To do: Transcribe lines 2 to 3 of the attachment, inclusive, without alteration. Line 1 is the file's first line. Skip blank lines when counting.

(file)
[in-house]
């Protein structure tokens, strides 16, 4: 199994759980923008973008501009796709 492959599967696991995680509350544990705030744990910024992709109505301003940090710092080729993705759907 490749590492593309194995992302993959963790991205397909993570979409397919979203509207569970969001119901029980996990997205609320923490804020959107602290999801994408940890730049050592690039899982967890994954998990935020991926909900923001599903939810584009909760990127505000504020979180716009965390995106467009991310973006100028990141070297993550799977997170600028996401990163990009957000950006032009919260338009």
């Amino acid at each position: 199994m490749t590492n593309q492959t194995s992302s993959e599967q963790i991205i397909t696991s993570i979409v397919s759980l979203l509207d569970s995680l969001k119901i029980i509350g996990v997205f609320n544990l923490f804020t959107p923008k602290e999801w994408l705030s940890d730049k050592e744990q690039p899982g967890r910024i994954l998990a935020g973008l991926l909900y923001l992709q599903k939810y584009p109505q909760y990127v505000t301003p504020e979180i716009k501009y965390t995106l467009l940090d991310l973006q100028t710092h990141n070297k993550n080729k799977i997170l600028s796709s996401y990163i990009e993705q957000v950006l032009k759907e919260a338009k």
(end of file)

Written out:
């Protein structure tokens, strides 16, 4: 199994759980923008973008501009796709 492959599967696991995680509350544990705030744990910024992709109505301003940090710092080729993705759907 490749590492593309194995992302993959963790991205397909993570979409397919979203509207569970969001119901029980996990997205609320923490804020959107602290999801994408940890730049050592690039899982967890994954998990935020991926909900923001599903939810584009909760990127505000504020979180716009965390995106467009991310973006100028990141070297993550799977997170600028996401990163990009957000950006032009919260338009």
């Amino acid at each position: 199994m490749t590492n593309q492959t194995s992302s993959e599967q963790i991205i397909t696991s993570i979409v397919s759980l979203l509207d569970s995680l969001k119901i029980i509350g996990v997205f609320n544990l923490f804020t959107p923008k602290e999801w994408l705030s940890d730049k050592e744990q690039p899982g967890r910024i994954l998990a935020g973008l991926l909900y923001l992709q599903k939810y584009p109505q909760y990127v505000t301003p504020e979180i716009k501009y965390t995106l467009l940090d991310l973006q100028t710092h990141n070297k993550n080729k799977i997170l600028s796709s996401y990163i990009e993705q957000v950006l032009k759907e919260a338009k």